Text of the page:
DeepSight™ Technical Intelligence

Renting a Zombie Farm: Botnets and the Hacker Economy 

08-08-2014 03:31 PM

zombies.jpgMost people assume zombies are only fiction reserved for B movies and popular televisions shows. While true in the physical world, this is not the case for our digital lives. 

A robot network (or “botnet”) consists of a group of “zombie” computers, compromised by malware, which can be controlled by a bot master’s server to perform nefarious tasks. Computers are originally infected via phishing emails, malicious attachments, Exploit Kits, or by hiding scripts on websites which install malware on the user’s machine.

Botnets can be used for many purposes by the bot master who has remote control over them, including:

  • Use as a “spambot” (using SMTP mail relays to send spam)
  • Participation in a distributed denial-of-service (DDoS) attack on a website
  • Serving ads to users of infected machines (as was the case with the now-defunct Bamital botnet)
  • Collecting personal information on the users of the zombie machines
  • Click fraud against online advertisers. The botnet code forces advertisers to pay for illegitimate clicks from the zombie machines (as was the case with the Chameleon botnet)
  • As an Internet proxy server for a cybercriminal (as was the case with the TDSS Botnet)
  • Use of the compromised machines’ processing power to mine Bitcoins (digital currency)

What’s even more interesting than the botnet’s function are the economics behind how a bot master makes their money. Simply put, they use their infrastructure to offer services to other cybercriminals. Similar to Amazon Web Services renting cloud capacity to any number of applications, a bot master will often lease their bot out to subsequently commit other cybercrimes. This means individuals with little or no skill in creating a botnet can rent one capable of crippling a major website with a DDoS attack for a little as $100-200 USD per day. For more passive attacks such as acting as a spambot or proxy, botnets can also be rented for only about $500 USD per month depending on the amount of bandwidth needed.

Would-be bot masters willing to invest the time and energy to save some money can pay even less, downloading a DIY botnet creation kit for less than $20 USD to create their own botnet. These kits are merely the base code for the server bot, meaning the client must still be built, configured, and spread by the builder. Once built however, the entire bot can be resold for a much higher price or used by the builder however they wish. Many new, home-grown bots are peer-to-peer (P2P) bots, which have no Command & Control (C&C) server to register with can be more challenging to locate and take down due to their decentralized nature.

Many botnets are sniffed out and snuffed out quickly, which can affect both the reputation of the bot master or builder, and the income potential of the botnet. In much the same way as any other service industries, review sites exist which compare and contrast the effectiveness of botnets and their bot masters. A poor reputation for either can have serious financial impact.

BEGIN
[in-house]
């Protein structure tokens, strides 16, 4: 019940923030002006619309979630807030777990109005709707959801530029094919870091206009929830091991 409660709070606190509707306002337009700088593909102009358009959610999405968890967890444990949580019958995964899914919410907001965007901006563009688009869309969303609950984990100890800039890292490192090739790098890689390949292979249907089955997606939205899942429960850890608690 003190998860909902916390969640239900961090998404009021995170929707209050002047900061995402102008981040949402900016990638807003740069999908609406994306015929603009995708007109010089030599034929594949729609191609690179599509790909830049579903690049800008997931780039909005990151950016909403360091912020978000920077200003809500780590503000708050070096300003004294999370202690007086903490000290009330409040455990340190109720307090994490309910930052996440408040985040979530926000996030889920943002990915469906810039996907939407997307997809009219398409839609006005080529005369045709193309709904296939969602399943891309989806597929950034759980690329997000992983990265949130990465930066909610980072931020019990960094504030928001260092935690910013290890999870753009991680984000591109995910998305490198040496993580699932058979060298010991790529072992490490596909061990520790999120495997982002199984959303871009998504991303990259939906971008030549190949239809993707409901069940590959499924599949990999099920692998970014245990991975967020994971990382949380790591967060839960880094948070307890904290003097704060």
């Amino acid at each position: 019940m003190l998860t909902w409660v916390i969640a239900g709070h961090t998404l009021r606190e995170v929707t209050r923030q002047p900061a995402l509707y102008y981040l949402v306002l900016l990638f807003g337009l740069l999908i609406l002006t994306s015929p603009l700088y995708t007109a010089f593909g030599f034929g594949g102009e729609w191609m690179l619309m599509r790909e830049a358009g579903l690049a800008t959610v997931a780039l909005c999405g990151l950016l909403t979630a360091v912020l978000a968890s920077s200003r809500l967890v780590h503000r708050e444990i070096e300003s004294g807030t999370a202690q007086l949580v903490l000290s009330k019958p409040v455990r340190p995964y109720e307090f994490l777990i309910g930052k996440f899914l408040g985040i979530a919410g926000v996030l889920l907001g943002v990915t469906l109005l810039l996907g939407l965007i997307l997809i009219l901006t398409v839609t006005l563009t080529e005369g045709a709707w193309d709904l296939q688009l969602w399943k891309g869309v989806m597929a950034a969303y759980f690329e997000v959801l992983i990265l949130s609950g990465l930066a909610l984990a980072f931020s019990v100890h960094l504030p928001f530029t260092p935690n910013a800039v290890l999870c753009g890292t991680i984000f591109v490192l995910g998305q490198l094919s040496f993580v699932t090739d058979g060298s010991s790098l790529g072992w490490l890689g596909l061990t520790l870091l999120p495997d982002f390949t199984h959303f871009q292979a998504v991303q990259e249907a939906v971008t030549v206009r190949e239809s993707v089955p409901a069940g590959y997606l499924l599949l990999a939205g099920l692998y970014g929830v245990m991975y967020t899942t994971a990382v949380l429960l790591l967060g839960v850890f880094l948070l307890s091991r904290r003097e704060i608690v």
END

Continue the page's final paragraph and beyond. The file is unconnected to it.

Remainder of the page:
So how can IT administrators combat machines under their control from becoming bots? Besides a healthy level of vigilance regarding what your users download (and allow to be downloaded on the network), there are two important ways of combating attacks. Run regular scans on the network, making note of any machines which aren’t up-to-date on patches or which contain malware. Symantec provides many tools which can help automate this task.


  • Symantec recommends customers use a layered approach to securing their environment, utilizing the latest Symantec technologies, including enterprise-wide security monitoring from Edge to Endpoint.
  • Symantec recommends that all customers follow IT security best practices.  These will help mitigate the initial infection vectors used by most malware, as well as prevent or slow the spread of secondary infections.
  • Minimum Recommended Best Practices Include:
    • Use/Require strong user passwords (8-16+ alphanumeric characters, with at least 1 capital letter, and at least 1 special character)
    • Disable default user accounts
    • Educate users to avoid following links to untrusted sites
    • Always execute browsing software with least privileges possible 
    • Turn on Data Execution Prevention (DEP) for systems that support it
    • Maintain a regular patch and update cycle for operating systems and installed software
  • Deploy network intrusion detection/prevention systems to monitor network traffic for malicious activity. 
  • For technologies not monitored/managed by Managed Security Services, ensure all signatures are up to date, including endpoint technologies.
  • Ensure all operating systems and public facing machines have the latest versions and security patches, and antivirus software and definitions up to date.
  • Ensure systems have a running firewall, unnecessary ports are closed/blocked, and unused services are disabled.
  • To reduce the impact of latent vulnerabilities, always run non-administrative software as an unprivileged user with minimal access rights.
  • Do not follow links or open email attachments provided by unknown or untrusted sources.
  • Ensure staff is educated on Social Engineering and Phishing techniques.

However, even more promising might be efforts to cut the so call “head” off a botnet by taking down the command and control server run by the bot master. Symantec has worked with law enforcement to combine our technical intelligence about some of the highest profile bots operation on the internet today with the ability of law enforcement to seize the hosting servers to take them down. Most recently, we worked to take down a major click fraud botnet known as Bamital. You can learn more about that effort here.

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